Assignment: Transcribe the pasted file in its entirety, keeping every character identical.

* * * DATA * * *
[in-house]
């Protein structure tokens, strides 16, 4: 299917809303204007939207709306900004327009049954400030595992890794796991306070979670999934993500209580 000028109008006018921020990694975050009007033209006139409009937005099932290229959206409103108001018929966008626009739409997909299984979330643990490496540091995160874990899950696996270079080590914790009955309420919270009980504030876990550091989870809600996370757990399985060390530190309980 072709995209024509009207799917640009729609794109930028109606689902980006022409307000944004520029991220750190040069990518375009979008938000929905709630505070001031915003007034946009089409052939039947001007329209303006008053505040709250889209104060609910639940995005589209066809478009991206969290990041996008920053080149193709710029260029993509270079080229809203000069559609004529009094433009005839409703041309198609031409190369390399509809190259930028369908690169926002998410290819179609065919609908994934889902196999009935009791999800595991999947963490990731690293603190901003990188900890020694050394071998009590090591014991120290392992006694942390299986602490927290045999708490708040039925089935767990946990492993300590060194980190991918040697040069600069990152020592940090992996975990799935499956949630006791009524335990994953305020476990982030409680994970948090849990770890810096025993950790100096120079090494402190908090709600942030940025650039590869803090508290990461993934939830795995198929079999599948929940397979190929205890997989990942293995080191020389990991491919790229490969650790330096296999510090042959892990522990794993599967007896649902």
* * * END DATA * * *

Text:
[in-house]
């Protein structure tokens, strides 16, 4: 299917809303204007939207709306900004327009049954400030595992890794796991306070979670999934993500209580 000028109008006018921020990694975050009007033209006139409009937005099932290229959206409103108001018929966008626009739409997909299984979330643990490496540091995160874990899950696996270079080590914790009955309420919270009980504030876990550091989870809600996370757990399985060390530190309980 072709995209024509009207799917640009729609794109930028109606689902980006022409307000944004520029991220750190040069990518375009979008938000929905709630505070001031915003007034946009089409052939039947001007329209303006008053505040709250889209104060609910639940995005589209066809478009991206969290990041996008920053080149193709710029260029993509270079080229809203000069559609004529009094433009005839409703041309198609031409190369390399509809190259930028369908690169926002998410290819179609065919609908994934889902196999009935009791999800595991999947963490990731690293603190901003990188900890020694050394071998009590090591014991120290392992006694942390299986602490927290045999708490708040039925089935767990946990492993300590060194980190991918040697040069600069990152020592940090992996975990799935499956949630006791009524335990994953305020476990982030409680994970948090849990770890810096025993950790100096120079090494402190908090709600942030940025650039590869803090508290990461993934939830795995198929079999599948929940397979190929205890997989990942293995080191020389990991491919790229490969650790330096296999510090042959892990522990794993599967007896649902």